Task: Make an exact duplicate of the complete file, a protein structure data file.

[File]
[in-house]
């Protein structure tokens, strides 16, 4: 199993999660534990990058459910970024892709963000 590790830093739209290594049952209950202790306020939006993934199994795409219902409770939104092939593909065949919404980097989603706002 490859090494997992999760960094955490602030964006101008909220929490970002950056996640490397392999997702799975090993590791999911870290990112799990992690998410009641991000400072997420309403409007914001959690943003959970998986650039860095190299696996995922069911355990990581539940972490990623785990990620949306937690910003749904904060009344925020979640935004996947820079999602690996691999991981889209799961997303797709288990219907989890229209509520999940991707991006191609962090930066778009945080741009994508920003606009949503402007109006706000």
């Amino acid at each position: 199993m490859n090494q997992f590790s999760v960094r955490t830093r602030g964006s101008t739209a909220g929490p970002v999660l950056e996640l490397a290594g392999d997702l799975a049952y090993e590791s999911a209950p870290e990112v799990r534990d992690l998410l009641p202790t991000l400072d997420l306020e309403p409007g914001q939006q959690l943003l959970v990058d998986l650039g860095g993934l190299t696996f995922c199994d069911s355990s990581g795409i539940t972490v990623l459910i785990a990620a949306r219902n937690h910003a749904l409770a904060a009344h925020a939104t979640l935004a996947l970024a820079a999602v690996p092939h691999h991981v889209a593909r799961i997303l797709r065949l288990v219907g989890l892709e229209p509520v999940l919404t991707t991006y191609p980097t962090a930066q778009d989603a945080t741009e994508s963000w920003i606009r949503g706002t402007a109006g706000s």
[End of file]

[in-house]
């Protein structure tokens, strides 16, 4: 199993999660534990990058459910970024892709963000 590790830093739209290594049952209950202790306020939006993934199994795409219902409770939104092939593909065949919404980097989603706002 490859090494997992999760960094955490602030964006101008909220929490970002950056996640490397392999997702799975090993590791999911870290990112799990992690998410009641991000400072997420309403409007914001959690943003959970998986650039860095190299696996995922069911355990990581539940972490990623785990990620949306937690910003749904904060009344925020979640935004996947820079999602690996691999991981889209799961997303797709288990219907989890229209509520999940991707991006191609962090930066778009945080741009994508920003606009949503402007109006706000």
């Amino acid at each position: 199993m490859n090494q997992f590790s999760v960094r955490t830093r602030g964006s101008t739209a909220g929490p970002v999660l950056e996640l490397a290594g392999d997702l799975a049952y090993e590791s999911a209950p870290e990112v799990r534990d992690l998410l009641p202790t991000l400072d997420l306020e309403p409007g914001q939006q959690l943003l959970v990058d998986l650039g860095g993934l190299t696996f995922c199994d069911s355990s990581g795409i539940t972490v990623l459910i785990a990620a949306r219902n937690h910003a749904l409770a904060a009344h925020a939104t979640l935004a996947l970024a820079a999602v690996p092939h691999h991981v889209a593909r799961i997303l797709r065949l288990v219907g989890l892709e229209p509520v999940l919404t991707t991006y191609p980097t962090a930066q778009d989603a945080t741009e994508s963000w920003i606009r949503g706002t402007a109006g706000s």